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Body Fluid Identification

Date Published
November 9, 2017

Sidebar to the article Sexual Assault Cases: Exploring the Importance of Non-DNA Forensic Evidence by Heather Waltke, Gerald LaPorte, Danielle Weiss, Dawn Schwarting, Minh Nguyen, and Frances Scott.

Methods used to examine sexual assault evidence — such as the use of an alternate light source (e.g., ultraviolet light) to visually detect semen stains, histological microscopic examination to observe spermatozoa, chemical methods based on the detection of seminal fluid acid phosphatase, and immunological methods based on the detection of p30 (or prostate-specific antigen) — have been described in scientific literature for more than three decades. Other common body fluids for which presumptive identification methods are routinely employed include blood and saliva. Such methods are typically based on the detection of hemoglobin (blood) through a phenolphthalein (Kastle-Meyer) test and the detection of saliva through an α-amylase test. Regardless of whether serological tests are performed as a screening step prior to DNA testing or to provide additional substantive case information after DNA testing, they are instrumental tools for forensic investigators.

Technology companies continue to develop new kits and tools to make body fluid identification more discriminatory, faster, and less labor intensive. More recent commercial advances boast the ability for multiplex testing to identify multiple body fluids simultaneously in a relatively short amount of time.

Meanwhile, NIJ continues to fund innovative research to address the need for new tools to better identify body fluids while minimizing the consumption of evidence. With NIJ funding, spectroscopic methods used in other analytical chemistry applications are being applied to forensic science to develop new methods. Attenuated total reflection (ATR) Fourier transform infrared (FT-IR) spectroscopy has the potential for nondestructive blood stain analysis in laboratory and crime scene settings.[1] Raman spectroscopy coupled with chemometrics has been shown to be able to discriminate between peripheral blood, menstrual blood, saliva, semen, sweat, and vaginal fluid, without consuming any sample.[2] Advances are also being made in surface-enhanced Raman spectroscopy for the identification of dried blood, semen, vaginal fluid, saliva, and urine.[3] NIJ funds are also being used to develop multiplex methods to identify multiple body fluids (e.g., human saliva, urine, seminal fluid, vaginal fluid, peripheral blood, and menstrual blood) using mass spectrometry.[4] As forensic laboratory interest in massively parallel sequencing technologies increases, NIJ’s investments into research projects that support sequence analysis-based methods to identify body fluids are becoming more relevant to potential practice.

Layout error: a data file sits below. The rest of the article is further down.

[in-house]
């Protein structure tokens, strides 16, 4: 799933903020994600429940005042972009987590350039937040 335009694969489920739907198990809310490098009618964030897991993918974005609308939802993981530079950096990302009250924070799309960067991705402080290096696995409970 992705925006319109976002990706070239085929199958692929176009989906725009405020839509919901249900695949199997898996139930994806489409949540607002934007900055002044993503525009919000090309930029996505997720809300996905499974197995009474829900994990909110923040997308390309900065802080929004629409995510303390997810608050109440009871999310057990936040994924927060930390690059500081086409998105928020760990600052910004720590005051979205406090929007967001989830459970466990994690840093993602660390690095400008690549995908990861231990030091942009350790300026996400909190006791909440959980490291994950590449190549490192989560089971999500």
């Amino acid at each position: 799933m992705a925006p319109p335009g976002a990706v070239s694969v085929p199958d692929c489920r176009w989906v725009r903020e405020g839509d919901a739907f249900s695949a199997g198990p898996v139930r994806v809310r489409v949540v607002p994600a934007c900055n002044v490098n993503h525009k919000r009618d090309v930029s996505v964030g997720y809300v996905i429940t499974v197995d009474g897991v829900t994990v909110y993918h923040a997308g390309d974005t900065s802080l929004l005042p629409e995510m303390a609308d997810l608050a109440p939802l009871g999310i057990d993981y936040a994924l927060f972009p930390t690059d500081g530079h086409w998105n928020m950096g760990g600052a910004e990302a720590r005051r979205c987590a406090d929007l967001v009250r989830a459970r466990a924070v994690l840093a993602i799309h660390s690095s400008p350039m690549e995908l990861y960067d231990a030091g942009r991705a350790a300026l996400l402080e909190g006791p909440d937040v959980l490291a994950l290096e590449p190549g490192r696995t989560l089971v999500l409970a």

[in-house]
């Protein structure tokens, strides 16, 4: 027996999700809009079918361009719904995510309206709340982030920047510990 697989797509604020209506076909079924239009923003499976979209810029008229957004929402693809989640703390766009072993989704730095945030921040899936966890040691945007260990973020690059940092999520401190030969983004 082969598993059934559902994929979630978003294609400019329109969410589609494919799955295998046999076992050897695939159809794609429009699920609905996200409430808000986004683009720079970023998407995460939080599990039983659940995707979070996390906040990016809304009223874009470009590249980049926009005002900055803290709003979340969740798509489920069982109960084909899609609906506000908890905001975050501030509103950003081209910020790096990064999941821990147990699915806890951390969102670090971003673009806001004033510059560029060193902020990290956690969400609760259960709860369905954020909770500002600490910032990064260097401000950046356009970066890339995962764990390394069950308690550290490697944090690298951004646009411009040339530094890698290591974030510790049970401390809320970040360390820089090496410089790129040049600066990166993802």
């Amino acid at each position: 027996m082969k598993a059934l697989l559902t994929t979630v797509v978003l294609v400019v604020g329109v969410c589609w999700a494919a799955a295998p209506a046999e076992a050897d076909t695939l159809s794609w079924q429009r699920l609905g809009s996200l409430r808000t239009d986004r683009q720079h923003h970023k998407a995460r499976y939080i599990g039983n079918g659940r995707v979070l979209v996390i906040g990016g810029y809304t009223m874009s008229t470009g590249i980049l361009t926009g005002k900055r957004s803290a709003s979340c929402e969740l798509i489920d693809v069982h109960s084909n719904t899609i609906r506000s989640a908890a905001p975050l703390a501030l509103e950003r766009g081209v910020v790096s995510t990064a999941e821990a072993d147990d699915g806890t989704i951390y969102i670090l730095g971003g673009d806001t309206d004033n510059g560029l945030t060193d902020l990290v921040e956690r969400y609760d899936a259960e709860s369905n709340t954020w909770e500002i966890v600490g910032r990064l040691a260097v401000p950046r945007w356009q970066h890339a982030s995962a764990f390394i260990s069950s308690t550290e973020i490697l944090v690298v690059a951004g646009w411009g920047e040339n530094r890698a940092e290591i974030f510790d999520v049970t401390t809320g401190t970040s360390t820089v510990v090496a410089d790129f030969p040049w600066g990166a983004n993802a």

Scientific methods used to identify body fluids, as currently performed or as they may be in the future, are important factors that can influence the crime scene investigation, inform the forensic laboratory processing, and affect court outcomes. Regardless of the perceived adequacy of existing methods, it is critical to continue to advance the field, building on new scientific findings and technologies that continue to evolve rapidly. As the field moves forward, it is critical to also continue to generate publicly available scientific knowledge that rigorously tests new methods, validates that the methods can do what they purport, and ultimately supports the foundation for the new tools and technologies that are adopted into practice.

About This Article

This article was published as part of NIJ Journal issue number 279, published April 2018, as a sidebar to the article Sexual Assault Cases: Exploring the Importance of Non-DNA Forensic Evidence by Heather Waltke, Gerald LaPorte, Danielle Weiss, Dawn Schwarting, Minh Nguyen, and Frances Scott.

[note 1] Ewelina Mistek and Igor K. Lednev, “Identification of Species’ Blood by Attenuated Total Reflection (ATR) Fourier Transform Infrared (FT-IR) Spectroscopy,” Analytical and Bioanalytical Chemistry 407 no. 24 (September 2015): 7435-7442.

[note 2] Claire K. Muro, Kyle C. Doty, Luciana de Souza Fernandes, and Igor K. Lednev, “Forensic Body Fluid Identification and Differentiation by Raman Spectroscopy,” Forensic Chemistry 1 (August 2016): 31-38; Kyle C. Doty, Claire K. Muro, Justin Bueno, Lenka Halamkova, and Igor K. Lednev, “What can Raman spectroscopy do for criminalistics?” Journal of Raman Spectroscopy 47 no. 1 (January 2016): 39-50; and Gregory McLaughlin, Igor K. Lednev, “In Situ Identification of Semen Stains on Common Substrates via Raman Spectroscopy,” Journal of Forensic Sciences 60 no. 3 (May 2015): 595-604.

[note 3] Jennifer Fore et al., “Recent Progress in the Development of a Surface-Enhanced Raman Spectroscopy (SERS) Platform for Rapid Identification of Trace Amounts of Human Body Fluids,” proceedings of the 68th Annual Scientific Meeting of the American Academy of Forensic Sciences, B184, 2016; and Kathryn Anne Zegarelli et al., “Surface-Enhanced Raman Spectroscopy (SERS) for the Forensic Analysis of Vaginal Fluid,” proceedings of the 68th Annual Scientific Meeting of the American Academy of Forensic Sciences, E39, 2016.

[note 4] Heyi Yang et al., “Proteomic Analysis of Menstrual Blood,” Molecular and Cellular Proteomics 11 no. 10 (October 2012): 1024-1035; Heyi Yang et al., “Body Fluid Identification by Mass Spectrometry,” International Journal of Legal Medicine 127 no. 6 (November 2013): 1065-1077; and Kevin M. Legg et al., “Discovery of Highly Specific Protein Markers for the Identification of Biological Stains,” Electrophoresis 35 no. 21-22 (November 2014): 3069-3078.

National Institute of Justice, "Body Fluid Identification," November 9, 2017, nij.ojp.gov:
Date Created: November 9, 2017